After assassination of leader, ‘ISIS likely planning revenge operations’

Senior terrorism researcher Michael Barak warns that the West is not doing enough to deradicalize “the next generation of jihad” growing up in Syrian camps. He also notes that the location of Abu Ibrahim Qurayshi raises more questions than answers.

Logos written by ISIS fighters on the walls in Aleppo, Syria, in 2017. Credit: Mohammad Bash/Shutterstock.
Logos written by ISIS fighters on the walls in Aleppo, Syria, in 2017. Credit: Mohammad Bash/Shutterstock.

The Feb. 3 assassination of ISIS chief Abu Ibrahim al-Hashimi al-Qurayshi in northwest Syria represents an unmistakably severe blow for the terrorist organization, but it is also likely to trigger a campaign of “revenge” operations, a terrorism expert has cautioned.

American media reports said in recent days that the green light to take out Qurayshi was given by the White House months ago after establishing his location on the top floor of a home in northwest Syria.

Michael Barak, a senior researcher at the International Institute for Counter-Terrorism, where he serves as the head of the Global Jihad and Palestinian Terrorism Desks, told JNS that just as ISIS embarked on a series of symbolic attacks following the 2019 assassination of Qurayshi’s predecessor, Abu Bakr al-Baghdadi, the same response could occur now.

Qurayshi’s photographs are old ones, Barak noticed, from his time in an Iraqi prison, while his spokesperson—a figure known as Abu Hamza—also only made one appearance in 2021.

A Turkman from Iraq, Qurayshi studied at Mosul University in northern Iraq before becoming a senior ISIS operative. “He was the chief engineer of the slaughter of the Yazidis [in Iraq].” He also supervised a number of ISIS attacks in Europe, according to Barak.

“He was called Qurayshi in order to bolster his claim of being a descendent of Islam’s Prophet, Muhammad, who hailed from a tribe by the same name in Arabia,” said Barak.

The assassination does somewhat strengthen the reputation of Washington following the crisis-filled withdrawal from Afghanistan last summer, noted Barak, and it displays a willingness to “act against the enemy.” But he stressed that the enemy in question is a sub-state adversary and that this does not automatically translate into deterrence against state adversaries such as Russia.

Barak said Qurayshi’s location in northwest Syria, close to the Turkish border, raises questions. “If he was in Idlib, this is an area that is under control of a former Al-Qaeda branch called Hayat Tahrir al-Sham, headed by Abu Mohammad al-Julani,” he said.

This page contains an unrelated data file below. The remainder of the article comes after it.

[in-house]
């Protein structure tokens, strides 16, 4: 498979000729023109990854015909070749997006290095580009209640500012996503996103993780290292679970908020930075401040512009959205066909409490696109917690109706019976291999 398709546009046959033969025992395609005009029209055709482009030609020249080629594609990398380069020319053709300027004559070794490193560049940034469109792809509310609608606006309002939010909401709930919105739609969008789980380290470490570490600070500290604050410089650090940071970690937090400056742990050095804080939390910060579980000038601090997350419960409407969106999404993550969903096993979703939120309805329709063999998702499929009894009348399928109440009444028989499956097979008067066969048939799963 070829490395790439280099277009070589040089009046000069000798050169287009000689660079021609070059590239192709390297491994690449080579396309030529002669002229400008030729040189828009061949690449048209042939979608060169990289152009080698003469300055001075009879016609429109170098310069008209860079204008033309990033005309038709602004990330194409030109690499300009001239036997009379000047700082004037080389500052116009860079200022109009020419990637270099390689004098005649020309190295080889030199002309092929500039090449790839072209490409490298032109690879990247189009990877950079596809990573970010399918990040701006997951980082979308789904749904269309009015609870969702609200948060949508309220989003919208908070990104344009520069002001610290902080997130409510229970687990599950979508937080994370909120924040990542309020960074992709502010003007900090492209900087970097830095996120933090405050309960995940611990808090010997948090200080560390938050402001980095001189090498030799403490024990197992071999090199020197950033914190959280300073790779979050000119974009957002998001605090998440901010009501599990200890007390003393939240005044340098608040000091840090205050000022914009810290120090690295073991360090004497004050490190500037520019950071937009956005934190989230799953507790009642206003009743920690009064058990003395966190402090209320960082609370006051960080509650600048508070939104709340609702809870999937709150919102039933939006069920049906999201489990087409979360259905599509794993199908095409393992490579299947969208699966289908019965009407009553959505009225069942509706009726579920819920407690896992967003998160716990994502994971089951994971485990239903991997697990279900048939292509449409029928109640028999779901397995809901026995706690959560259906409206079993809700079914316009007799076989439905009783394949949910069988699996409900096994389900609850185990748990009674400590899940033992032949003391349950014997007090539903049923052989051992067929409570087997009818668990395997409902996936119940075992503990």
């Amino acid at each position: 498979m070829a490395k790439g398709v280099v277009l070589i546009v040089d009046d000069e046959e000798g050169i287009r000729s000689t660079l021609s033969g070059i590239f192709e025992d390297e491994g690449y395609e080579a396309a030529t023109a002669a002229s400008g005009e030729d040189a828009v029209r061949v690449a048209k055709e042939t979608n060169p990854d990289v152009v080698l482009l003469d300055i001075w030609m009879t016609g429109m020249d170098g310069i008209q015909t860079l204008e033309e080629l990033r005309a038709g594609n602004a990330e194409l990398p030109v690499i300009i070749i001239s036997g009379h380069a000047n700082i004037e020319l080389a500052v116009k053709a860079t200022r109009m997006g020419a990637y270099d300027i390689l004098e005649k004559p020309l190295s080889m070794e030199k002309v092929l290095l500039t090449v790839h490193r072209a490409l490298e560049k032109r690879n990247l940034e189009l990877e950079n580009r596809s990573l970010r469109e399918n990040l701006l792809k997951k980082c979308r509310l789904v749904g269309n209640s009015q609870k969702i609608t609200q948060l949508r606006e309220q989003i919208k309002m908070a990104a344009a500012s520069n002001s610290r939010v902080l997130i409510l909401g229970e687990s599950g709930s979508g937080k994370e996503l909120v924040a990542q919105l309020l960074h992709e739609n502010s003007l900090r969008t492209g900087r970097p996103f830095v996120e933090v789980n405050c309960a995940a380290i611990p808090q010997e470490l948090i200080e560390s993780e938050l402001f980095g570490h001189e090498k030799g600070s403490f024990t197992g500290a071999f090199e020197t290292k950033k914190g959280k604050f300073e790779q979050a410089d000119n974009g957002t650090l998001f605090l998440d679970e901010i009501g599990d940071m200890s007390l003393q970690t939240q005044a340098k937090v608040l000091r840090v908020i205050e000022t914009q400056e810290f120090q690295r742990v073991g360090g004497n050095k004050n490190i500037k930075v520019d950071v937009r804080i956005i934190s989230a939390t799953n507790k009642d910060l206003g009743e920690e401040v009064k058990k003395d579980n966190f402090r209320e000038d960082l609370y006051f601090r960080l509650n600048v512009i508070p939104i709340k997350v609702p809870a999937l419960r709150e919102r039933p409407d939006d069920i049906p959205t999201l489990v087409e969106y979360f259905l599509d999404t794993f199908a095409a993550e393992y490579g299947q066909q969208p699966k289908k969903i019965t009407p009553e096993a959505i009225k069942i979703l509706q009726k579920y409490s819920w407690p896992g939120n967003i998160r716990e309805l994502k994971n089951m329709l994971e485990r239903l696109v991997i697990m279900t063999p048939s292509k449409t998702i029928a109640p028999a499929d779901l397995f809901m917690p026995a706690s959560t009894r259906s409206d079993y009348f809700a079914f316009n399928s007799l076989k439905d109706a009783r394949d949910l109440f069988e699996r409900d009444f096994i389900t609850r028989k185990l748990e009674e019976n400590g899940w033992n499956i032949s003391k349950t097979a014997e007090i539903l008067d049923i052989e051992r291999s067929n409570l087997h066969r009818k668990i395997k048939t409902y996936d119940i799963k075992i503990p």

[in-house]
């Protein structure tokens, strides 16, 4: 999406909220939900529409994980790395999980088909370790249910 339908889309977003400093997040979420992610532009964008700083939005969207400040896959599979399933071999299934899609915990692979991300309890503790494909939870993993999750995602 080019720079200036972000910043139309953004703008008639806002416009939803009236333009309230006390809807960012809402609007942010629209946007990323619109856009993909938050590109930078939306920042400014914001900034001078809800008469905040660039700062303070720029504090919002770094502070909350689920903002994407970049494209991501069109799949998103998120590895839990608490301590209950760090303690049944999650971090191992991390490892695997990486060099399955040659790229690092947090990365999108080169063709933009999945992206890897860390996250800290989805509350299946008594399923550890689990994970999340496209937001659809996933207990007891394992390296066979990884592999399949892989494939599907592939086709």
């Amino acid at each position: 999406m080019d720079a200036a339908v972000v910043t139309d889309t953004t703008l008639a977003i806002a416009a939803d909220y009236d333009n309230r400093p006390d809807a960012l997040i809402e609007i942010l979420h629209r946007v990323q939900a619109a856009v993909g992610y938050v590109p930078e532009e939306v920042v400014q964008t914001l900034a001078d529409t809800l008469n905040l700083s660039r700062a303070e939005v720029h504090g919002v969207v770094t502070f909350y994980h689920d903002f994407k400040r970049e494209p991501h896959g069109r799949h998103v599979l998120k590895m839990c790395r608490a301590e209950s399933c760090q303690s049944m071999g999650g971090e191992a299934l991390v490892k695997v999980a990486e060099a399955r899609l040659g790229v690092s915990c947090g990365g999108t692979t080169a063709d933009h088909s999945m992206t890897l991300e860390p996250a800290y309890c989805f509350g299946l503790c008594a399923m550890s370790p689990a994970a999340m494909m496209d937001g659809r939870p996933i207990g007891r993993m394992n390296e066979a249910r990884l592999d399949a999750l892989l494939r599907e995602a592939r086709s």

Al-Julani was once tied to former ISIS leader Al-Baghdadi, who sent him to establish an ISIS branch in Syria. They later fell out, and al-Julani then swore allegiance to Al-Qaeda, before leaving it, too, and becoming an independent force more aligned with Syrian national rebel forces than global jihadism.

“Since that time, al-Julani became independent,” said Barak, describing who has control of the area where Qurayshi was hiding. “Al-Julani has had ties to Turkey to get its assistance. Turkish posts defend Idlib against Hezbollah and Iraqi Shi’ite militias, Iranian forces and the Russian military,” he added.

Acting under Turkish and Russian pressure, Al-Julani has arrested and expelled foreign jihadist fighters, including from Chechnya.

“If the leader of ISIS hid in this area while other foreign jihadists were being arrested, what does this mean?” asked Barak. “Why was he there?”

Parallel campaign: ‘Destroying the Walls’

Before the assassination, ISIS forces loyal to Qurayshi had spent about 10 days fighting to break out thousands of ISIS members from a prison in Al-Hasakah in northeast Syria and against the Kurdish SDF (Syrian Democratic Forces) organization that controlled the prison.

According to an SDF investigation, the attack on the prison was launched “after long preparations by ISIS,” according to a report by the Meir Amit Intelligence and Terrorism Information Center, and included suicide bombers and a car bomb.